A bona fide occupant's right, in equity, to compensation for his improvements applies to him as defendant only, and does not give him the right to recover the value of his improvements after eviction by a direct affirmative suit against the owner of the property, although he made them innocently or through mistake, unless the owner of the land has been guilty of fraud, or of acquiescence after knowledge of his legal rights, or unless the parties have agreed upon compensation for the improvements. But according to other authorities, where an occupant in good faith has made improvements and has been evicted by the true owner, he may sue in equity for the value of his improvements without reference to any fraud or other misconduct on the part of the true owner.
Plaintiffs constructed house on lot owned by defendants. The lot was subject to outstanding and contract in other defendants. Plaintiffs alleged that they constructed the house by mistake, that other defendants had taken possession of the house and occupied it, and that defendants declined to make adjustment with plaintiffs. The trial court denied defendant's motion to dismiss. On appeal, the court affirmed, on the grounds that it was not equitable that defendants should profit by plaintiffs' mistake.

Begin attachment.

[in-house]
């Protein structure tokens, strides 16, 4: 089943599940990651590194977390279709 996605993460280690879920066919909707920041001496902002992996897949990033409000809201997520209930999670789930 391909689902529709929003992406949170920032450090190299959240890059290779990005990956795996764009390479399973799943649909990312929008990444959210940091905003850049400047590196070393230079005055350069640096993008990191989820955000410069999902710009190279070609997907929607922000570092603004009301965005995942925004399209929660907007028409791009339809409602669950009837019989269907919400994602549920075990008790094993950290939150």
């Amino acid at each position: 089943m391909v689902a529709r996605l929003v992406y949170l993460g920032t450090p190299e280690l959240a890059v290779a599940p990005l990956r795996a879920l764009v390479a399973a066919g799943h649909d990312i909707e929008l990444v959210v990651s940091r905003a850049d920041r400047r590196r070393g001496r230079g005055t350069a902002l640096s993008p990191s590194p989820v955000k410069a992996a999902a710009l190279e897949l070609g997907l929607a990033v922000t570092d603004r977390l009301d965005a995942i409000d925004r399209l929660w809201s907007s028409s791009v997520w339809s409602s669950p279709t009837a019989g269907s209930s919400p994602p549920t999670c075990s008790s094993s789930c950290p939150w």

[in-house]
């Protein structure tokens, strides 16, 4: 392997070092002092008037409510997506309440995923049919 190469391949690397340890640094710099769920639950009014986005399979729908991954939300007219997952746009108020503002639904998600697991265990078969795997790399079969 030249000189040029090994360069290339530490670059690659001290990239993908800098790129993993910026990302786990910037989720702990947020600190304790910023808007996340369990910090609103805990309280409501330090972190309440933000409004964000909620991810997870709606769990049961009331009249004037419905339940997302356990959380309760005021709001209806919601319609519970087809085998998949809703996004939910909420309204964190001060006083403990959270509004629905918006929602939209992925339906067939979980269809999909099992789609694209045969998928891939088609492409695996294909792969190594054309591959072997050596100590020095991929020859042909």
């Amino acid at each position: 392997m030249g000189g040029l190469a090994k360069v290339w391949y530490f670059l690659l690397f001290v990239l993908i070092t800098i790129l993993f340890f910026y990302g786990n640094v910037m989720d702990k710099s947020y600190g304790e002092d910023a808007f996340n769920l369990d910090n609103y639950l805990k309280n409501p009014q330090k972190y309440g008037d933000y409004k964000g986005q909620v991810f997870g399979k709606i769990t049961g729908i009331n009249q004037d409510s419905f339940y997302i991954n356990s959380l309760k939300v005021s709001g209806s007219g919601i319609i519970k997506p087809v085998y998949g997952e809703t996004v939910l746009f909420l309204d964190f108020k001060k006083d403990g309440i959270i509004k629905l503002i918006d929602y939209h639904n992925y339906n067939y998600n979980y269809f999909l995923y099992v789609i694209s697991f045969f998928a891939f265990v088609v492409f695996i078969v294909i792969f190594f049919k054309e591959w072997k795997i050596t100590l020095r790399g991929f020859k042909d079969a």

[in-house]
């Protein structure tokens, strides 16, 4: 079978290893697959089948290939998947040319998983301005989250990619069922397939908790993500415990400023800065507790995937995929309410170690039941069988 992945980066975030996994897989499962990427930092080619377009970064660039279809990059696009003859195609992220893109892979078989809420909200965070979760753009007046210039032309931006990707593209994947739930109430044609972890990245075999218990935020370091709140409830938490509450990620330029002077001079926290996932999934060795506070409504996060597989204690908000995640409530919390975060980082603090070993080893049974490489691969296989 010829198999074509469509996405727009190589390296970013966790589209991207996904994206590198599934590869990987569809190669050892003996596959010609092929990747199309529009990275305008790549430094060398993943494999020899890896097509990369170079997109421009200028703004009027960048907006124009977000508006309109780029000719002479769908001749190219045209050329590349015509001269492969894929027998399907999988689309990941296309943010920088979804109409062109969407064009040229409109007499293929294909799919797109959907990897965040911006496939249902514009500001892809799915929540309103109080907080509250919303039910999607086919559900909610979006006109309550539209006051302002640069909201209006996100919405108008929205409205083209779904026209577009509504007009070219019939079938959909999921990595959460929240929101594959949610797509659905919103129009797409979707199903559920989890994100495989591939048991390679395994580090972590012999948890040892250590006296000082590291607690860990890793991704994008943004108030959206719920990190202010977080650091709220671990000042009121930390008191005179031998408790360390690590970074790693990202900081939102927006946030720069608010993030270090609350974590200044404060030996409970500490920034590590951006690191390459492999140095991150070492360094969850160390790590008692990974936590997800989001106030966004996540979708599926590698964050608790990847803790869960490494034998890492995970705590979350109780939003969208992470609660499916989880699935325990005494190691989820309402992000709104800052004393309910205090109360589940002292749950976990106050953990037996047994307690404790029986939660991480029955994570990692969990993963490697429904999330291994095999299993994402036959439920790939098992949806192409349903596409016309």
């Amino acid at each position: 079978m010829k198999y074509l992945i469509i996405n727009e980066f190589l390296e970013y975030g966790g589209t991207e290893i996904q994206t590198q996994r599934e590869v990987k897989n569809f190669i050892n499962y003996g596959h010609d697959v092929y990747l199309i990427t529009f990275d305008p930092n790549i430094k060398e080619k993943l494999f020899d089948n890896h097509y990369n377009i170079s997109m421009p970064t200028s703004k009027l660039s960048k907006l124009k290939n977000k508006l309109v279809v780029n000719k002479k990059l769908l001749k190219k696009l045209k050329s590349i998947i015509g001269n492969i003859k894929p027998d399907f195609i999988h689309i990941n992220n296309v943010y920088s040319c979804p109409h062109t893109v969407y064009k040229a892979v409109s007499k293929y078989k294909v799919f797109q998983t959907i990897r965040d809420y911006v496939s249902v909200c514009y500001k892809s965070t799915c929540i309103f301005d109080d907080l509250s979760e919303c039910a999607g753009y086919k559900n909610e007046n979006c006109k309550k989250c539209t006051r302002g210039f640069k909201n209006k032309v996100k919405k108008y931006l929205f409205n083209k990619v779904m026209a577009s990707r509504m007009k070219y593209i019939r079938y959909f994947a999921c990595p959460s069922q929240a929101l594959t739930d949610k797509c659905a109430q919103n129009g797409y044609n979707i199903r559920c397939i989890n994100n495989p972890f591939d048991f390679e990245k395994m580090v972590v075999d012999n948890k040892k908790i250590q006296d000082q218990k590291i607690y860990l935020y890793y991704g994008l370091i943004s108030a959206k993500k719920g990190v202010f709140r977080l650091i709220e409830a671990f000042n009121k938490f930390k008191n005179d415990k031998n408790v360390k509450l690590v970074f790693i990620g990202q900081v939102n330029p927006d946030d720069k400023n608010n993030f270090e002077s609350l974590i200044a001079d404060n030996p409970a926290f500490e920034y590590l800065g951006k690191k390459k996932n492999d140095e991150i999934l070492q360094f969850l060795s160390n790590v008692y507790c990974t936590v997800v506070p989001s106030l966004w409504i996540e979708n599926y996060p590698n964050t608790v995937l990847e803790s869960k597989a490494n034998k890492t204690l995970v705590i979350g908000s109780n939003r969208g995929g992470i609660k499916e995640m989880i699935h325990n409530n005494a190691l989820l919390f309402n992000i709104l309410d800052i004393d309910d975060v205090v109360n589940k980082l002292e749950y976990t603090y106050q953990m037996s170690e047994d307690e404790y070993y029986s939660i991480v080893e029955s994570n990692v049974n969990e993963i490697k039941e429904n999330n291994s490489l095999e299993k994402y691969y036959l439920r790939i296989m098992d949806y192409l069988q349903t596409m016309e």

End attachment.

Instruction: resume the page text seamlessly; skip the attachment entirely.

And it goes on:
Can plaintiffs establish an equitable lien on the premises on which a house was erected by mistake?
The court held that plaintiffs should be able to maintain complaint, stating that it was not equitable that defendants should profit by plaintiffs' mistake. The fact that defendants needed no relief and therefore sought none should not bar plaintiffs' right to relief in equity. The court held that if, upon hearing, plaintiffs made a case for equitable relief, it would be proper to offer to defendants by decree the privilege of taking improvements as fair value found by court, or to release to plaintiffs upon paying fair value. If defendants failed to comply, conveyance to plaintiffs upon payment could then be decreed.